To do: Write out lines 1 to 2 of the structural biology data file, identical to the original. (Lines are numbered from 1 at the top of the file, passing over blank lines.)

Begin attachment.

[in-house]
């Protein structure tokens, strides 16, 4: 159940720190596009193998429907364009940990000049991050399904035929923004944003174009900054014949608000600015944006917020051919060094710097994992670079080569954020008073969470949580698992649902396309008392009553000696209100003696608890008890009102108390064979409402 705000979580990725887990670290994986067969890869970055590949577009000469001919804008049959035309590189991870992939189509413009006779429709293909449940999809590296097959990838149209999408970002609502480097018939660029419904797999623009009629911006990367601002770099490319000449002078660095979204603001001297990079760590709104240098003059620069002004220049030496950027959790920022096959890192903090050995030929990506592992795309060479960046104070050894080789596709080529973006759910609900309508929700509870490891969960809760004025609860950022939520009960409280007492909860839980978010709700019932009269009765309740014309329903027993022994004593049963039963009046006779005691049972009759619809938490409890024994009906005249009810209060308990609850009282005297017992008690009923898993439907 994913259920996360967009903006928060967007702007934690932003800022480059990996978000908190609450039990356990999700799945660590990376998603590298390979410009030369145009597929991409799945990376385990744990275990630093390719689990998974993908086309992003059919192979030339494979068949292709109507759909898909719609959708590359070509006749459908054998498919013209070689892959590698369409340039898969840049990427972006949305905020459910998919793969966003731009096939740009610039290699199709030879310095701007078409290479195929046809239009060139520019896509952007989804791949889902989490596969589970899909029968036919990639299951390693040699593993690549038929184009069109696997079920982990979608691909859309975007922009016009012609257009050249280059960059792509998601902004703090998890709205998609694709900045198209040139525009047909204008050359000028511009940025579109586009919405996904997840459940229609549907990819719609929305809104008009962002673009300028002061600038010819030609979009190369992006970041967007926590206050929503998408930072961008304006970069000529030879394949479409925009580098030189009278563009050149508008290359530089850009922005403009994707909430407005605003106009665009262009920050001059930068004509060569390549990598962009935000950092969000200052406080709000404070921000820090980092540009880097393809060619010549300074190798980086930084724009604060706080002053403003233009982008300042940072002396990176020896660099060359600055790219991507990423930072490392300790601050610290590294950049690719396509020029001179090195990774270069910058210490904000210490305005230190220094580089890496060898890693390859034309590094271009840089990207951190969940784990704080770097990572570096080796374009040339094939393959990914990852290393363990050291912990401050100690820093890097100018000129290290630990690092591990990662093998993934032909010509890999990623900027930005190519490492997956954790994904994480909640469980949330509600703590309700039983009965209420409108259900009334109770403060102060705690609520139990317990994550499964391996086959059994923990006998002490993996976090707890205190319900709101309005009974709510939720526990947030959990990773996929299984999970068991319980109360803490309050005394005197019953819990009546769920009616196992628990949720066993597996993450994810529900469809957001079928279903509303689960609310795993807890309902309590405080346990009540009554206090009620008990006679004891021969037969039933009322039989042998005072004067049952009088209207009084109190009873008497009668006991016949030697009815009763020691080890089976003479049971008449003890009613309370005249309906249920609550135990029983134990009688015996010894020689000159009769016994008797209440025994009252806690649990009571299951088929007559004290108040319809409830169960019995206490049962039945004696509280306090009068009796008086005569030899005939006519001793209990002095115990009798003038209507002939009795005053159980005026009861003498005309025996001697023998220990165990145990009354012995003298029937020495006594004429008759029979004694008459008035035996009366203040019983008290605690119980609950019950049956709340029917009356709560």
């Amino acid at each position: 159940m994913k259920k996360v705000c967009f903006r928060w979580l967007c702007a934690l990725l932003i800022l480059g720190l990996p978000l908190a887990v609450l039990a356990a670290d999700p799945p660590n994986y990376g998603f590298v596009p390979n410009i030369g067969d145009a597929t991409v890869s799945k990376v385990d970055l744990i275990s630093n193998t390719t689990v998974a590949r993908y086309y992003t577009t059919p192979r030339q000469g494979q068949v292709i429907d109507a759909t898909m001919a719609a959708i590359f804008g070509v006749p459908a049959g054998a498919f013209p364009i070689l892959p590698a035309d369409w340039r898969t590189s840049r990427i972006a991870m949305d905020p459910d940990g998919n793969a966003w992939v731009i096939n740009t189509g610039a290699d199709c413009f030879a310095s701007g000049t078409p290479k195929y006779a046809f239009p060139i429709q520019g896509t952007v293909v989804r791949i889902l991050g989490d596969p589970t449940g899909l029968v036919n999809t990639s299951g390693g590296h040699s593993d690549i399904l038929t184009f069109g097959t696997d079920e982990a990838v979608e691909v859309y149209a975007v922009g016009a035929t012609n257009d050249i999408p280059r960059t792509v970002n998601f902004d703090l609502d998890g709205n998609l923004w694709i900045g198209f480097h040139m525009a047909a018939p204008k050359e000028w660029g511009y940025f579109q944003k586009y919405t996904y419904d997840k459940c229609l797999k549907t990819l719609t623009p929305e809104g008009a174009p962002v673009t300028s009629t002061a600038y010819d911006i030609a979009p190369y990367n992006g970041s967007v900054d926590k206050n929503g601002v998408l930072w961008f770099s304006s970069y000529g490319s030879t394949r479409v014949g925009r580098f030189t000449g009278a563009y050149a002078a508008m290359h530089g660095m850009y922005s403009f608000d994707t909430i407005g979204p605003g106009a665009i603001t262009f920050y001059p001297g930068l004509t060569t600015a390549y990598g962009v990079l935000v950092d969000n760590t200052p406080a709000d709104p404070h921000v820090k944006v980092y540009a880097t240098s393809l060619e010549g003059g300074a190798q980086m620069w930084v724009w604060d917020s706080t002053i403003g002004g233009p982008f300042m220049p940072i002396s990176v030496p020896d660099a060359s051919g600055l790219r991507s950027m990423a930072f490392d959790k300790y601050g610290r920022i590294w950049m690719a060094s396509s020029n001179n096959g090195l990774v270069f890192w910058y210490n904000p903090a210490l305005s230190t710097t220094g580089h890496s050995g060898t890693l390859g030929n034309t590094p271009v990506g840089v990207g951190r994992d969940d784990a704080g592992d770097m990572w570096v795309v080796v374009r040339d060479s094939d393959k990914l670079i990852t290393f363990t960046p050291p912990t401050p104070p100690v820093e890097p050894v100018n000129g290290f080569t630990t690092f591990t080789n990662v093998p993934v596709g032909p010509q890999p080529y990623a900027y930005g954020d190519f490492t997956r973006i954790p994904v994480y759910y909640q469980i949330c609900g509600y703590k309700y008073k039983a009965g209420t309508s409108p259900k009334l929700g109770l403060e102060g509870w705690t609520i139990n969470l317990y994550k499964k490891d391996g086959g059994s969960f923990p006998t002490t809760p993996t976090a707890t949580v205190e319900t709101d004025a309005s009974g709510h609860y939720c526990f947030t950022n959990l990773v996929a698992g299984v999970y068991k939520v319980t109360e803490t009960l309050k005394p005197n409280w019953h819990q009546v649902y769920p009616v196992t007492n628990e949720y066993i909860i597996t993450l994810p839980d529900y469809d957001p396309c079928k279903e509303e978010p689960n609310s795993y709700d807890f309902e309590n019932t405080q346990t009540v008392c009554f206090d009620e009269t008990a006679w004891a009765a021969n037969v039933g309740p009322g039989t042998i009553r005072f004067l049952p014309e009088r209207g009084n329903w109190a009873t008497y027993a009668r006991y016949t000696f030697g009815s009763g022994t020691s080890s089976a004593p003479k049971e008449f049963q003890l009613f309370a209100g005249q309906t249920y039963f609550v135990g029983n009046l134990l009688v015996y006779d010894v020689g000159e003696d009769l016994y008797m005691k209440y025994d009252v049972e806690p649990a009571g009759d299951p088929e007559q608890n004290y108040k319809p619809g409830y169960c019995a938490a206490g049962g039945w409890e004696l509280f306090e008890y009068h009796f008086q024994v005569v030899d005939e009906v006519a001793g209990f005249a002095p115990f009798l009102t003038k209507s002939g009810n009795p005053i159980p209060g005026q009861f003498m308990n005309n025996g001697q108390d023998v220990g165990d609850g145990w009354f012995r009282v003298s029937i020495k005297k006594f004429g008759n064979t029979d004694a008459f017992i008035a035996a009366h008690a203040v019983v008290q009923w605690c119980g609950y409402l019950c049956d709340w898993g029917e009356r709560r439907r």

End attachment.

[in-house]
């Protein structure tokens, strides 16, 4: 159940720190596009193998429907364009940990000049991050399904035929923004944003174009900054014949608000600015944006917020051919060094710097994992670079080569954020008073969470949580698992649902396309008392009553000696209100003696608890008890009102108390064979409402 705000979580990725887990670290994986067969890869970055590949577009000469001919804008049959035309590189991870992939189509413009006779429709293909449940999809590296097959990838149209999408970002609502480097018939660029419904797999623009009629911006990367601002770099490319000449002078660095979204603001001297990079760590709104240098003059620069002004220049030496950027959790920022096959890192903090050995030929990506592992795309060479960046104070050894080789596709080529973006759910609900309508929700509870490891969960809760004025609860950022939520009960409280007492909860839980978010709700019932009269009765309740014309329903027993022994004593049963039963009046006779005691049972009759619809938490409890024994009906005249009810209060308990609850009282005297017992008690009923898993439907 994913259920996360967009903006928060967007702007934690932003800022480059990996978000908190609450039990356990999700799945660590990376998603590298390979410009030369145009597929991409799945990376385990744990275990630093390719689990998974993908086309992003059919192979030339494979068949292709109507759909898909719609959708590359070509006749459908054998498919013209070689892959590698369409340039898969840049990427972006949305905020459910998919793969966003731009096939740009610039290699199709030879310095701007078409290479195929046809239009060139520019896509952007989804791949889902989490596969589970899909029968036919990639299951390693040699593993690549038929184009069109696997079920982990979608691909859309975007922009016009012609257009050249280059960059792509998601902004703090998890709205998609694709900045198209040139525009047909204008050359000028511009940025579109586009919405996904997840459940229609549907990819719609929305809104008009962002673009300028002061600038010819030609979009190369992006970041967007926590206050929503998408930072961008304006970069000529030879394949479409925009580098030189009278563009050149508008290359530089850009922005403009994707909430407005605003106009665009262009920050001059930068004509060569390549990598962009935000950092969000200052406080709000404070921000820090980092540009880097393809060619010549300074190798980086930084724009604060706080002053403003233009982008300042940072002396990176020896660099060359600055790219991507990423930072490392300790601050610290590294950049690719396509020029001179090195990774270069910058210490904000210490305005230190220094580089890496060898890693390859034309590094271009840089990207951190969940784990704080770097990572570096080796374009040339094939393959990914990852290393363990050291912990401050100690820093890097100018000129290290630990690092591990990662093998993934032909010509890999990623900027930005190519490492997956954790994904994480909640469980949330509600703590309700039983009965209420409108259900009334109770403060102060705690609520139990317990994550499964391996086959059994923990006998002490993996976090707890205190319900709101309005009974709510939720526990947030959990990773996929299984999970068991319980109360803490309050005394005197019953819990009546769920009616196992628990949720066993597996993450994810529900469809957001079928279903509303689960609310795993807890309902309590405080346990009540009554206090009620008990006679004891021969037969039933009322039989042998005072004067049952009088209207009084109190009873008497009668006991016949030697009815009763020691080890089976003479049971008449003890009613309370005249309906249920609550135990029983134990009688015996010894020689000159009769016994008797209440025994009252806690649990009571299951088929007559004290108040319809409830169960019995206490049962039945004696509280306090009068009796008086005569030899005939006519001793209990002095115990009798003038209507002939009795005053159980005026009861003498005309025996001697023998220990165990145990009354012995003298029937020495006594004429008759029979004694008459008035035996009366203040019983008290605690119980609950019950049956709340029917009356709560």